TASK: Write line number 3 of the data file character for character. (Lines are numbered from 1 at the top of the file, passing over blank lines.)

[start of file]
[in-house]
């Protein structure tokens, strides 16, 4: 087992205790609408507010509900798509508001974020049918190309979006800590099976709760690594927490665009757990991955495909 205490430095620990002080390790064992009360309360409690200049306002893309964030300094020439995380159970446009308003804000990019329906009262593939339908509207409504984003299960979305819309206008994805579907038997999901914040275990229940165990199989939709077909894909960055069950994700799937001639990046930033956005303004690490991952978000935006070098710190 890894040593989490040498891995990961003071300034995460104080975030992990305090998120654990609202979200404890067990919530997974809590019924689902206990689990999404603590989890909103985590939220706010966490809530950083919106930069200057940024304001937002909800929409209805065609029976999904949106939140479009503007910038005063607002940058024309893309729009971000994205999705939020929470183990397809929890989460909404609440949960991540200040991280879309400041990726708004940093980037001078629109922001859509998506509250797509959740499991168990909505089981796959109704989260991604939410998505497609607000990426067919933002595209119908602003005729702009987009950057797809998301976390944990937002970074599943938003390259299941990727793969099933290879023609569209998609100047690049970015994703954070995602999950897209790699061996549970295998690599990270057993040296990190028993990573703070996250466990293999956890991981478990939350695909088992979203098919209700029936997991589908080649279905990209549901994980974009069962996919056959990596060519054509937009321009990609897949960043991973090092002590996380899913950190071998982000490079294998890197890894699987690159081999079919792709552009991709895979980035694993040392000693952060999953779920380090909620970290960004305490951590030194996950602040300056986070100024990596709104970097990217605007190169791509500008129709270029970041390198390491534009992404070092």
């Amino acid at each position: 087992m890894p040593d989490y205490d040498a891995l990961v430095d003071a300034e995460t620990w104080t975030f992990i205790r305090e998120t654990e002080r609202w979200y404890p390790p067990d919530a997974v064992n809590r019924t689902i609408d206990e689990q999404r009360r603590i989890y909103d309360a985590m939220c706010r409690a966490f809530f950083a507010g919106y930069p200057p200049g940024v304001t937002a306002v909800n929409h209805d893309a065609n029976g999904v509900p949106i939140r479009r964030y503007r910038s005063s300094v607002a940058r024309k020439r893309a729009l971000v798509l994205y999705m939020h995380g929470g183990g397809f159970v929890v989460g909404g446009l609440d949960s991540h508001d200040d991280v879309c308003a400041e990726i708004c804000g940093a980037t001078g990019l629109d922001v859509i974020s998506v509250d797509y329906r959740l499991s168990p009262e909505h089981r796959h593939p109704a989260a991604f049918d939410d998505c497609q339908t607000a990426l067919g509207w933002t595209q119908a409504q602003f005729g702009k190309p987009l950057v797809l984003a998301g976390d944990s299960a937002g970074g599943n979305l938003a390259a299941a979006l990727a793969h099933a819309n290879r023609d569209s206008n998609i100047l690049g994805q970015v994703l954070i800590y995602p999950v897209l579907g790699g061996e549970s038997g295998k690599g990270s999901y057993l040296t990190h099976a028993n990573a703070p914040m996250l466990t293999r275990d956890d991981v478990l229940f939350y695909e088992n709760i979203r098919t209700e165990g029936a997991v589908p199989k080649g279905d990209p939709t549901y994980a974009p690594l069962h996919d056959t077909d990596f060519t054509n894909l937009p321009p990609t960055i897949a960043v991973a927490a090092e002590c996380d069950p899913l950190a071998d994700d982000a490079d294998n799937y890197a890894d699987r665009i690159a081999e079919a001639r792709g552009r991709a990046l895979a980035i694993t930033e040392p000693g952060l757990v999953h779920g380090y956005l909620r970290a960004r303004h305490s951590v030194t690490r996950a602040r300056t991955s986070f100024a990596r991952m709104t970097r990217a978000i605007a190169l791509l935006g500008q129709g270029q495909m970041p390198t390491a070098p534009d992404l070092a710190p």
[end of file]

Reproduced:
């Amino acid at each position: 087992m890894p040593d989490y205490d040498a891995l990961v430095d003071a300034e995460t620990w104080t975030f992990i205790r305090e998120t654990e002080r609202w979200y404890p390790p067990d919530a997974v064992n809590r019924t689902i609408d206990e689990q999404r009360r603590i989890y909103d309360a985590m939220c706010r409690a966490f809530f950083a507010g919106y930069p200057p200049g940024v304001t937002a306002v909800n929409h209805d893309a065609n029976g999904v509900p949106i939140r479009r964030y503007r910038s005063s300094v607002a940058r024309k020439r893309a729009l971000v798509l994205y999705m939020h995380g929470g183990g397809f159970v929890v989460g909404g446009l609440d949960s991540h508001d200040d991280v879309c308003a400041e990726i708004c804000g940093a980037t001078g990019l629109d922001v859509i974020s998506v509250d797509y329906r959740l499991s168990p009262e909505h089981r796959h593939p109704a989260a991604f049918d939410d998505c497609q339908t607000a990426l067919g509207w933002t595209q119908a409504q602003f005729g702009k190309p987009l950057v797809l984003a998301g976390d944990s299960a937002g970074g599943n979305l938003a390259a299941a979006l990727a793969h099933a819309n290879r023609d569209s206008n998609i100047l690049g994805q970015v994703l954070i800590y995602p999950v897209l579907g790699g061996e549970s038997g295998k690599g990270s999901y057993l040296t990190h099976a028993n990573a703070p914040m996250l466990t293999r275990d956890d991981v478990l229940f939350y695909e088992n709760i979203r098919t209700e165990g029936a997991v589908p199989k080649g279905d990209p939709t549901y994980a974009p690594l069962h996919d056959t077909d990596f060519t054509n894909l937009p321009p990609t960055i897949a960043v991973a927490a090092e002590c996380d069950p899913l950190a071998d994700d982000a490079d294998n799937y890197a890894d699987r665009i690159a081999e079919a001639r792709g552009r991709a990046l895979a980035i694993t930033e040392p000693g952060l757990v999953h779920g380090y956005l909620r970290a960004r303004h305490s951590v030194t690490r996950a602040r300056t991955s986070f100024a990596r991952m709104t970097r990217a978000i605007a190169l791509l935006g500008q129709g270029q495909m970041p390198t390491a070098p534009d992404l070092a710190p």